Lady Gaga's Oscars Performance Is Inspiring Survivors to Come Forward

Jaime King said the moment allowed her to heal after years of abuse.
Actor Jaime King; inset: Lady Gaga. (Photos: Stefanie Keenan/Getty Images for Chopard; Jeffrey Mayer/Getty Images)
Mar 1, 2016· 1 MIN READ
Jennifer Swann is TakePart’s culture and lifestyle reporter.

Lady Gaga invited dozens of survivors of sexual abuse to stand in solidarity onstage with her at the Oscars on Sunday night. The emotional performance of "Til It Happens to You," introduced by Vice President Joe Biden, elicited tears from Kate Winslet, hugs from Brie Larson, and accolades on social media by everyone from Kesha to the United Nations.

The concert has also inspired women to come forward and make public their own stories of surviving sexual assault. After Gaga's performance, actor and model Jaime King thanked the pop star, tweeting to her that she "finally felt a true healing from years of abuse as a minor in the industry. Time to be brave."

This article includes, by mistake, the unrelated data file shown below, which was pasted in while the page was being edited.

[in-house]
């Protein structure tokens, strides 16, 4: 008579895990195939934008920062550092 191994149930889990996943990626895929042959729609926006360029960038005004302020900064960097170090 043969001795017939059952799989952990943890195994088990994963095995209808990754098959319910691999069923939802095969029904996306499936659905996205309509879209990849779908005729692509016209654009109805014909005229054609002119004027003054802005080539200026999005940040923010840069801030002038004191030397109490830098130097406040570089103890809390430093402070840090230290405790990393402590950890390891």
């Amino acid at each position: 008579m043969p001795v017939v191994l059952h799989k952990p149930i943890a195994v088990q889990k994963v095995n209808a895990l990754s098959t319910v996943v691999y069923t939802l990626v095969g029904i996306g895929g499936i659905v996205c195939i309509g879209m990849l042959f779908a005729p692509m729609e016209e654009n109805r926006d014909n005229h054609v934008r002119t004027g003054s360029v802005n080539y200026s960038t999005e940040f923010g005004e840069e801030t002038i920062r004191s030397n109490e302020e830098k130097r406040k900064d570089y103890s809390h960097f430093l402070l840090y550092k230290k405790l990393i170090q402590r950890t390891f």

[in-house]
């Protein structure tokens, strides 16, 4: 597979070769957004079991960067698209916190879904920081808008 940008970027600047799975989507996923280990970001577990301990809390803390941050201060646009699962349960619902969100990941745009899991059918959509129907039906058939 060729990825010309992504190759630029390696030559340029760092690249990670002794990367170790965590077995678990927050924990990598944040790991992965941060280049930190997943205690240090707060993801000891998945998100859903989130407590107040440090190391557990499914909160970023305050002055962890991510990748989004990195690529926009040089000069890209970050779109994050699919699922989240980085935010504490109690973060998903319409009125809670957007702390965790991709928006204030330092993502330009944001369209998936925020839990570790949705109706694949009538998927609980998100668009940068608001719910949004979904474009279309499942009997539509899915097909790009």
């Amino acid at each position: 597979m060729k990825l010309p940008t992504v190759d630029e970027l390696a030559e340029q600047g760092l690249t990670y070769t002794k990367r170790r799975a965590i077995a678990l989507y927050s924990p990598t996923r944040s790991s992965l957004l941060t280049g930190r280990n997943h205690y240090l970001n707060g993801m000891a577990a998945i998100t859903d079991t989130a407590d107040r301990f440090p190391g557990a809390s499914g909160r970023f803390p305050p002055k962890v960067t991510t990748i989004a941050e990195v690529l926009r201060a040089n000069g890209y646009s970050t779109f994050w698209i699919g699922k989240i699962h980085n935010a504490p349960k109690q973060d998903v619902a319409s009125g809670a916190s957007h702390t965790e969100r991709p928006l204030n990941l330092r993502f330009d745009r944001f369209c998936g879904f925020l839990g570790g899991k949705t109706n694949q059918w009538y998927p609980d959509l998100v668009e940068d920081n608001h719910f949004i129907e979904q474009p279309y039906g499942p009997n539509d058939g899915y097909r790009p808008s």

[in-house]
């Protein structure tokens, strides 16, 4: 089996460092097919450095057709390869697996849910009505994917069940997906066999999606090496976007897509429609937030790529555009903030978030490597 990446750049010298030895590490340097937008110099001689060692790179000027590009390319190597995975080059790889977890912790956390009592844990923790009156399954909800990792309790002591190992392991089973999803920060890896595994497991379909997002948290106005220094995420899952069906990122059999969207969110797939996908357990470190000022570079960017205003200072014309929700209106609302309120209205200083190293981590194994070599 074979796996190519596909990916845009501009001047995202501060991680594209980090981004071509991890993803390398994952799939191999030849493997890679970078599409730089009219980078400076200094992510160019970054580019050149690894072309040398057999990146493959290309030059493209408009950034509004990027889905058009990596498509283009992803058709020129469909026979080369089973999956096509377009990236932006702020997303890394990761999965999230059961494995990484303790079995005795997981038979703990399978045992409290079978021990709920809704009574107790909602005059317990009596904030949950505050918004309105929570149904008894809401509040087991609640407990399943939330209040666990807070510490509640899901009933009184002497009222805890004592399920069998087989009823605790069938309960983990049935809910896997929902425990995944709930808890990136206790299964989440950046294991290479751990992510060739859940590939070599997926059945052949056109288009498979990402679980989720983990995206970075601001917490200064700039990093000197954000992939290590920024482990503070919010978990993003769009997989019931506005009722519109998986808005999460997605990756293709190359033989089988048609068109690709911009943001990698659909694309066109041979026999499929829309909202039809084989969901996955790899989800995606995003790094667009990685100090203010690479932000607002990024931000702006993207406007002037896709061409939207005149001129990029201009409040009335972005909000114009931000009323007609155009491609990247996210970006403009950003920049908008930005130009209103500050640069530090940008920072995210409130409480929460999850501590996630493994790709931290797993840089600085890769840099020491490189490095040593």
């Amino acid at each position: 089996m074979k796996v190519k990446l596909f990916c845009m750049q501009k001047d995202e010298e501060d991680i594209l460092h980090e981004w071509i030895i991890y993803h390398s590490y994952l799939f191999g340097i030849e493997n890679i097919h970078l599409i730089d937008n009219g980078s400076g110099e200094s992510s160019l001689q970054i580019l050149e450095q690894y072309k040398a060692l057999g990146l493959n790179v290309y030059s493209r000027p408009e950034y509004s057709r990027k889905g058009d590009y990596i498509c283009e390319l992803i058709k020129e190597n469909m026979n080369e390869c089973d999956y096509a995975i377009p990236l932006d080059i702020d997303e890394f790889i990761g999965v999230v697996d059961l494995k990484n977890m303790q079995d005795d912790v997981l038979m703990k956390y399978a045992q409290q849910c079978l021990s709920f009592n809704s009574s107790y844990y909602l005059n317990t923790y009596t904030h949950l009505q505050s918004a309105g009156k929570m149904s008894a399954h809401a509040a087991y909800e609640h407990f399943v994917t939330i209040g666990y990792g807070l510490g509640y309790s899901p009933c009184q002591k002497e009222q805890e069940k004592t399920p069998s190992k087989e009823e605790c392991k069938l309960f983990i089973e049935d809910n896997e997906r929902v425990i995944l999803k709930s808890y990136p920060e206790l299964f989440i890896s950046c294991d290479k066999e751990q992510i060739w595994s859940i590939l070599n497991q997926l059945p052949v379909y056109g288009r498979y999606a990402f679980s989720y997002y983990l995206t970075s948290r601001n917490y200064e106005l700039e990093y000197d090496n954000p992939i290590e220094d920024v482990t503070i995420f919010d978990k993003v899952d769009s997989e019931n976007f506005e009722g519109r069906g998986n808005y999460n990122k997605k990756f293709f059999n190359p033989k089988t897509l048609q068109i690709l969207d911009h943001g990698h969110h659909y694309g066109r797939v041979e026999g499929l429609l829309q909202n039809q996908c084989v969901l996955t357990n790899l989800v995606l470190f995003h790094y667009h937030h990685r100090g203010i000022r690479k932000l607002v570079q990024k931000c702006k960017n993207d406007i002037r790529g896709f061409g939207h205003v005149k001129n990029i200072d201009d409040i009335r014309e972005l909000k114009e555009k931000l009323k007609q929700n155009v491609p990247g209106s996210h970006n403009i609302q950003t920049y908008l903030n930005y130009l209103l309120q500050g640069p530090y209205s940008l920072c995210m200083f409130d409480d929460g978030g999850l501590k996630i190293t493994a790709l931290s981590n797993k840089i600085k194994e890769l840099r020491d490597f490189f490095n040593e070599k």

On Monday, King elaborated in an Instagram post in which she revealed that her abuse began at the age of 12. "It's a night of celebration, of change, of not being ashamed of your race, creed, color, situation, circumstances and environment, or past," King wrote on Instagram. "Now I am free, somewhat."

READ MORE: Lady Gaga Invited Sexual Assault Survivors to the Oscars in a Show of Solidarity

King also thanked a number of friends and loved ones, including Gaga "for breaking me whole last night and tonight" and writer and actor Lena Dunham for her bravery in publicly sharing her own experience of sexual assault. Gaga responded on Twitter on Tuesday, calling King a warrior. "I don't feel alone anymore watching this happen is unreal," she wrote.

King was not the only person who saw Gaga's performance as a call to action. In a blog post published on Monday, former two-time Bachelor contestant Jade Roper wrote that watching survivors onstage "showing the world that what happened to them does matter" inspired her to write about her sexual assault at the age of 16—something she said she didn't tell her family about.

Nearly one in five women and one in 71 men—or roughly 23 million Americans—has been raped in his or her lifetime, according to White House statistics. The Obama administration last year launched the campaign "It's on Us" to raise awareness about assaults, provide education about consent, and offer pledges to take action against assault.

"We must and we can change the culture so that no abused woman or man like the survivors you will see here tonight ever feel that they have to ask themselves, 'What did I do,' " Biden said while introducing Gaga at the Oscars. "They did nothing wrong."